Trademark Infringement

Trademark Infringement

November 08, 20235 min read

I made a mistake, so I want to teach you a lesson. This is a good reason to build that emergency fund by the way if you haven’t already done so… If you’re not familiar with this term “Trademark Infringement” it means a company is using a name, logo, design, etc. that someone else has already trademarked. The purpose of a trademark is to not confuse the audience. So if you have a McDonald’s with the golden arches, and a local MacDonald’s with very similar golden arches (offering the same burgers and fries type of food), don’t quote me but I’m guessing those golden arches would be trademarked and therefore, MacDonald’s would have a trademark infringement. Well, that just happened to me.

I was at a conference and in the discussion with a colleague over dinner, we realized that she has a program for her clients very similar to my brand name. You may be thinking, well Jennifer, your brand is not the exact same, so it is different. While yes, a similar variation by adding an “s,” “ed,” or “ing,” makes it a different word, because we offer the exact same service, this variation would confuse our ideal clients. If someone searched one of those names, they may not be clear which is the correct one they should be looking at. And that is one of the benefits of having your brand name, logo, program name, etc trademarked is so that nobody else can steal it and steer others to their business instead. Yes, she also had it first (already consulted 2 attorneys that say she is in the right). After a year of marketing my brand, I am now legally forced to change it. Eek!

However, I do want to point out, that the person from the conference loved how I came to her about the issue after consulting with my attorneys (versus waiting until she – or her attorney – approached me) and she was willing to work with me (thank you!!). So, while legally I am fine if I change my brand name soon, I was not expecting to ever change it honestly. But guess where this brand name is? EVERYWHERE!! It is my domain, my email, part of my logo, all over my website, social media, printed marketing materials, etc. And people started to know my brand! All of that must get updated or changed to the new brand name or I cannot legally use it. Yep, those banners I bought with my brand name on it for events – need to toss them (or see if a printer can update it somehow). Business cards, while usually are not expensive, I just bought a bunch.

On the bright side, this has opened my eyes to doing what I have been trained to do by many coaches and finally getting it done – narrowing a niche. While I am not going to go into those details now, I will say that this entire process has cost me money and time that I was not expecting. I needed to pay for an attorney to review the cease and desist. I must pay for another domain and email address, while still managing the old ones to ensure nothing falls through the cracks. I even need to change my social media posts that include my hashtag of my brand… and if I wanted to, I could hire a branding specialist to help with a new logo, rebrand my entire website, etc. But I am going to be completely transparent. I did not have the budget to do this! It is one thing to plan for a rebrand and set money aside to do it properly. But when you have a deadline to change your brand name (and might as well associate it with the new niche to reach the right target audience), you do not necessarily have the time, or money, to plan for it all.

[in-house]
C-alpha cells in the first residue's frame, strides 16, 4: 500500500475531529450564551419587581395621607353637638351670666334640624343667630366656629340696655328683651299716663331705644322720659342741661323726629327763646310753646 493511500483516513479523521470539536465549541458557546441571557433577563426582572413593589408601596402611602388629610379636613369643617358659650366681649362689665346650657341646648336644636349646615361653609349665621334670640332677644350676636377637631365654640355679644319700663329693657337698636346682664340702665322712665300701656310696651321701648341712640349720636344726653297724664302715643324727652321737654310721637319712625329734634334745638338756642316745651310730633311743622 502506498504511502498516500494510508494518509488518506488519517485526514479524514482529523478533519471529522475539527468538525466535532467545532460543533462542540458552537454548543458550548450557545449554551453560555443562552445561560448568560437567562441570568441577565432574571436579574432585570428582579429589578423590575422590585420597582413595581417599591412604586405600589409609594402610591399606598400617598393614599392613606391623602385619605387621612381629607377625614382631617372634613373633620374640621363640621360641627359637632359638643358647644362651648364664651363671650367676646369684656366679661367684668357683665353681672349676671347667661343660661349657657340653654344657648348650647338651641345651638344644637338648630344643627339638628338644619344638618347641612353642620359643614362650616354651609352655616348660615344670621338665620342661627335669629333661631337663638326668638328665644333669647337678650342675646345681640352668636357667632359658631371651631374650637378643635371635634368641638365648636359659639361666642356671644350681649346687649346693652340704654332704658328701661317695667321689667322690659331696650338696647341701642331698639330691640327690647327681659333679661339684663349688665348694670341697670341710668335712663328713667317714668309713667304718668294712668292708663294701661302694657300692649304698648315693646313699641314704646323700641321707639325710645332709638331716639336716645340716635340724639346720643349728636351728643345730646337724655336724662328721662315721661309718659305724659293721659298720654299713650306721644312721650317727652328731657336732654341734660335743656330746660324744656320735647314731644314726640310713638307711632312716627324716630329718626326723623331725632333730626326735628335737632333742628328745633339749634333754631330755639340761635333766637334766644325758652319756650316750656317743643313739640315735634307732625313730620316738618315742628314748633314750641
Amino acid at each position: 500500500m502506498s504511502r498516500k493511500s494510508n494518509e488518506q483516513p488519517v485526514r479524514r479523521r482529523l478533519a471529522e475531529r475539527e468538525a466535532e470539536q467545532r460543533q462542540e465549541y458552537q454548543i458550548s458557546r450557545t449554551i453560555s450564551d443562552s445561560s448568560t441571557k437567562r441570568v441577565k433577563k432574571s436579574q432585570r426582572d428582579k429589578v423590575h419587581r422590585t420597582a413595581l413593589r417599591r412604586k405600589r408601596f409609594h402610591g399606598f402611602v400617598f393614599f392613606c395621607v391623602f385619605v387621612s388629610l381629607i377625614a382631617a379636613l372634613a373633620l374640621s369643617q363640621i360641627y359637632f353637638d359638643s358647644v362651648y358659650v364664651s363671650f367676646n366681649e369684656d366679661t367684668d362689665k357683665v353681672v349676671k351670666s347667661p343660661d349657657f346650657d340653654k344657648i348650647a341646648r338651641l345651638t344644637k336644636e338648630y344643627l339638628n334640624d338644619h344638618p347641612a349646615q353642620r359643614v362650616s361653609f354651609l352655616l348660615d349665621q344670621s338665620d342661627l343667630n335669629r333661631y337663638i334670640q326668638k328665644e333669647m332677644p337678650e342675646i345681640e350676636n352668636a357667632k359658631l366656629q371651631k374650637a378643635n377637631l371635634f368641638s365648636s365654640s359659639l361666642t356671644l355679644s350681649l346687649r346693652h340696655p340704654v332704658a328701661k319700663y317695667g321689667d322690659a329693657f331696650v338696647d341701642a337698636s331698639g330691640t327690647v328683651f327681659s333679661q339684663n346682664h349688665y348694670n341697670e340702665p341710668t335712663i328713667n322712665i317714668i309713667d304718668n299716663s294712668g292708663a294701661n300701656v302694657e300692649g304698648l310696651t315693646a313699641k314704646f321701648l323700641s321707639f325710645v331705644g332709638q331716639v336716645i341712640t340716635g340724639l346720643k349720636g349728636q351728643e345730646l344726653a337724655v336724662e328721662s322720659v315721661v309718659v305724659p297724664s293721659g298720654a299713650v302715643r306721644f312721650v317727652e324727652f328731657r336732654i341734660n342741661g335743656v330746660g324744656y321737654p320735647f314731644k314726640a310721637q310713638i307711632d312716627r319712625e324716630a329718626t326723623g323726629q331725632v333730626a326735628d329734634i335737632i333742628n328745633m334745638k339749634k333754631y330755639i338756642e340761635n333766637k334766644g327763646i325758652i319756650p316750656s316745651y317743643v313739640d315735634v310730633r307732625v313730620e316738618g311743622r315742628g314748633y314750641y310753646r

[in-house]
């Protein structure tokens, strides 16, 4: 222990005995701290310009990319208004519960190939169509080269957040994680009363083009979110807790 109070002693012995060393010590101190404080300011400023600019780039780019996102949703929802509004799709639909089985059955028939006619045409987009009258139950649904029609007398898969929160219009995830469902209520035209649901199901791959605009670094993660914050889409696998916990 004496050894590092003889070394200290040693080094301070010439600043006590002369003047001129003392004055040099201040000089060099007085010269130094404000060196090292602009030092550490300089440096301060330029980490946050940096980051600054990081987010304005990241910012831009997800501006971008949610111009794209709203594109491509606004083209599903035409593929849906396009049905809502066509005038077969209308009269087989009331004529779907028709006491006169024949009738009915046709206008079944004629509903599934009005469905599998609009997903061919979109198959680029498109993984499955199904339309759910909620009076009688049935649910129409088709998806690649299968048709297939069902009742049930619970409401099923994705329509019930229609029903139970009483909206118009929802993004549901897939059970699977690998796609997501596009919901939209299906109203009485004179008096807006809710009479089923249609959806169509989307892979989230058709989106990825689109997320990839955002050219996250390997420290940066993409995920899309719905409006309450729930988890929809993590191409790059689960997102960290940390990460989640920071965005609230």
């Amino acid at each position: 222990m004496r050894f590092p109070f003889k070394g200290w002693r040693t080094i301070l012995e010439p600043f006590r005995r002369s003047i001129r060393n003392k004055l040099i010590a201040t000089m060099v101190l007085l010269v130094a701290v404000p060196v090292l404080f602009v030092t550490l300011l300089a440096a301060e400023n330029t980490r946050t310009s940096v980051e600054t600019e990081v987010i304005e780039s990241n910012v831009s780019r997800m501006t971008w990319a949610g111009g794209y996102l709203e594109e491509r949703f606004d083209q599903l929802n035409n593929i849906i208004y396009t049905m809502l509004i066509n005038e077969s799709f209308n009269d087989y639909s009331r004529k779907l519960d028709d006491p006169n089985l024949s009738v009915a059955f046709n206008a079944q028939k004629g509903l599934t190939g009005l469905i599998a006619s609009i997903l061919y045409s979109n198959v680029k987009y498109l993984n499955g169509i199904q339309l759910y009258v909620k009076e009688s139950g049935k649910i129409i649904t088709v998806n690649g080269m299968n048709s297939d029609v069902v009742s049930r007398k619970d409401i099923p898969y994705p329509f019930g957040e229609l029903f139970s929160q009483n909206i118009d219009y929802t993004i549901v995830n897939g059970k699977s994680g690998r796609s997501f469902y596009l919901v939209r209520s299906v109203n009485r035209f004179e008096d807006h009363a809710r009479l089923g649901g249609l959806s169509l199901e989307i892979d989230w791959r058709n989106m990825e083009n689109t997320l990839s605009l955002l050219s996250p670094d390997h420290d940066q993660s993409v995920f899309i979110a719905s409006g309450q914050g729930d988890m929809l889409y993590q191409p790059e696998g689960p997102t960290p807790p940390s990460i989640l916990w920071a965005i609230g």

And this is why having an emergency fund can be so helpful. I was able to use those funds to pay someone to ensure I am not only doing what I legally need to do to fix my brand name, but that I can trademark my new brand name (once I figure that one out – very soon!) so that I do not come across this issue again. And while everything may not be perfect, I can start to strategically plan the rebrand as I build up the savings to accommodate that plan. Here is my lesson for you: if you created a program name, logo, business name, brand name, etc., I highly recommend working with someone that can do the due diligence in ensuring you are safe. If not, hopefully you can get ahead of it before you are forced to (legally) change it. And if so, you may want to have them trademark your names too. But I’d at least find out now so you don’t spend over a year getting others to know your brand, and all of a sudden you need to change it due to a trademark infringement. If you want to know who I’ve been working with, please feel free to reach out and I’ll connect you. And I want you to know how important an emergency fund in your business can be when an “emergency” or unexpected cost happens that you are required to take care of. Oh, all while still operating our business and growing 😉

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Jennifer Perez

As a Profit Strategist, Jennifer helps business owners implement a cash flow management system which guarantees the business' profitability, ensures owners are compensated fairly and that they never have to worry about making tax payments again.

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About the Author

As a Profit Strategist, Jennifer helps business owners implement a cash flow management system which guarantees the business' profitability, ensures owners are compensated fairly and that they never have to worry about making tax payments again.

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